Asking and answering 'Yes or No' questions.
Flexible (usually 4-6 minutes per round with as many rounds as you like).
About this game
This game is a variation on the traditional 'Twenty Questions', with players asking questions requiring a 'Yes' or 'No' answer to discover whatever the 'question-master' is thinking of. Unlike the traditional game, which starts with the question 'Is it animal, vegetable or mineral?', this version starts with the question-master stating the general topic of whatever he or she is thinking of. This could be one of the topics found on the 'topic cards' provided (animals, countries, foods, sports, actors, actresses, singers, bands, movies, T.V. shows) or another topic related to whatever your students have recently studied. Players may earn points in a variety of ways, with each keeping a record of their score.
1. Print out the topic cards here or make your own set of cards.
2. Make sure each player has a piece of paper on which to record his or her points.
How it Works
1. Put the topic cards face down in a pile on a table at the front of the classroom and put a pen and piece of paper next to the pile. After explaining the game, ask for a student to volunteer to be the first question-master. This student then comes forward and takes the top card and thinks of something relevant to the card's topic. After writing this on the piece of paper provided*, he or she then states the topic.
2. Players begin asking 'Yes or No' questions, with the first player to raise a hand asking the first question. If the question is grammatically correct, this player earns a point and the question-master answers it. If the question is not grammatically correct, another player may try to ask the same question correctly, again after raising a hand. If correct, this player earns a point. If it is still not correct, ask the question again yourself and have the question-master answer it. (If the question-master isn't sure of an answer, he or she should say so.)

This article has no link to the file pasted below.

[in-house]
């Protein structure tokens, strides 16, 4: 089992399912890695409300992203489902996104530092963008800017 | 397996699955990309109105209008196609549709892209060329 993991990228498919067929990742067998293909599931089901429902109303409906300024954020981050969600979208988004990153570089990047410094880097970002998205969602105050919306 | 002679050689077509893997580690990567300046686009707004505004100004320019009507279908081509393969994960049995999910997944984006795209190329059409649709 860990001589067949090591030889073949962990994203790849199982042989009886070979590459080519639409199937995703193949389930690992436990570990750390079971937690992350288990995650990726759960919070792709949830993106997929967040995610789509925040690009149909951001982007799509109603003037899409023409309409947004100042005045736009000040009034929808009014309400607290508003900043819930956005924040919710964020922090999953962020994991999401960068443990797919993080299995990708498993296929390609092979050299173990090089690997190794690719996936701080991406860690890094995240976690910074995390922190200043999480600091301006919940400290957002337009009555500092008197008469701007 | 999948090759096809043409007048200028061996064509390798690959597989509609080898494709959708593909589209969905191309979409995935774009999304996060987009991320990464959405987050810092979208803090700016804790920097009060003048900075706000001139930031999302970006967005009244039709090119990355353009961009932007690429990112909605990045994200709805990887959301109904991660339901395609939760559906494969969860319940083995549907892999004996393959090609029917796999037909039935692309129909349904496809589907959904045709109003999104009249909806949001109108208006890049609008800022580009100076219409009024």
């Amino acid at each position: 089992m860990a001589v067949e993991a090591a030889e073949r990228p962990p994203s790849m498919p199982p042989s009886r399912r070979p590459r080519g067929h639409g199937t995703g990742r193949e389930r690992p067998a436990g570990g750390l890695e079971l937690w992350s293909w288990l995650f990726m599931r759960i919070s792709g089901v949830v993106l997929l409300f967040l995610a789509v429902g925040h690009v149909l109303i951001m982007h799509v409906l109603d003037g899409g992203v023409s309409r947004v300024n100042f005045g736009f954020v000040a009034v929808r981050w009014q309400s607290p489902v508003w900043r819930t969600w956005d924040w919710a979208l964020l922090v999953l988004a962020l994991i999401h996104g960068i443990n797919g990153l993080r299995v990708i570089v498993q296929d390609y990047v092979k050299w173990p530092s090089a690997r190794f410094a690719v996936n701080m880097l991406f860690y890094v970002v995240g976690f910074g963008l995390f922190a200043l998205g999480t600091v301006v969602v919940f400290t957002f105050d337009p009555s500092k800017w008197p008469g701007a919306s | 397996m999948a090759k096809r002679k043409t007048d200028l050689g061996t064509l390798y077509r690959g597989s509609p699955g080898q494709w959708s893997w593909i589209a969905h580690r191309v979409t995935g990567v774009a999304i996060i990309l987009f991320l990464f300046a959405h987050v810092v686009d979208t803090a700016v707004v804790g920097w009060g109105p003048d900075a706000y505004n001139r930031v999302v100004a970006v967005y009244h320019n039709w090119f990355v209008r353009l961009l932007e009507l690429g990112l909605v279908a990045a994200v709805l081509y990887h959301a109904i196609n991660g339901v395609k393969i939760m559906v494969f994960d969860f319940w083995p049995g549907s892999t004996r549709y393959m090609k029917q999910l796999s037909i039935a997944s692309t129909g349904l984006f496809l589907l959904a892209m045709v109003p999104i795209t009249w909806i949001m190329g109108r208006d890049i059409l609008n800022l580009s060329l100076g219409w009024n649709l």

3. The game continues with players asking questions as above. If any player thinks he or she knows what the question-master is thinking of, he or she should say so. If it is not correct, the question-master earns one point and play continues as before. If it is correct, the player guessing earns three points and becomes the next question-master. This player then comes forward, picks up the next topic card, and play continues as above.
4. If no-one has guessed what the question-master is thinking of after twenty questions have been asked, the question-master states what it is and earns one point. Another student then volunteers to be the next question-master.
5. After playing however many rounds you wish your students to play, they add up their points to find the winner.
- It might be best to keep a record on the board of the number of questions asked during each round.
- If your students are having trouble thinking of questions, you can help out by asking some yourself.
- If a beginner or lower-intermediate class is playing, you might like to write some model questions on the board before play begins.
*this allows question-masters to prove that they haven't changed whatever it is they're thinking of during play in order to gain extra points.
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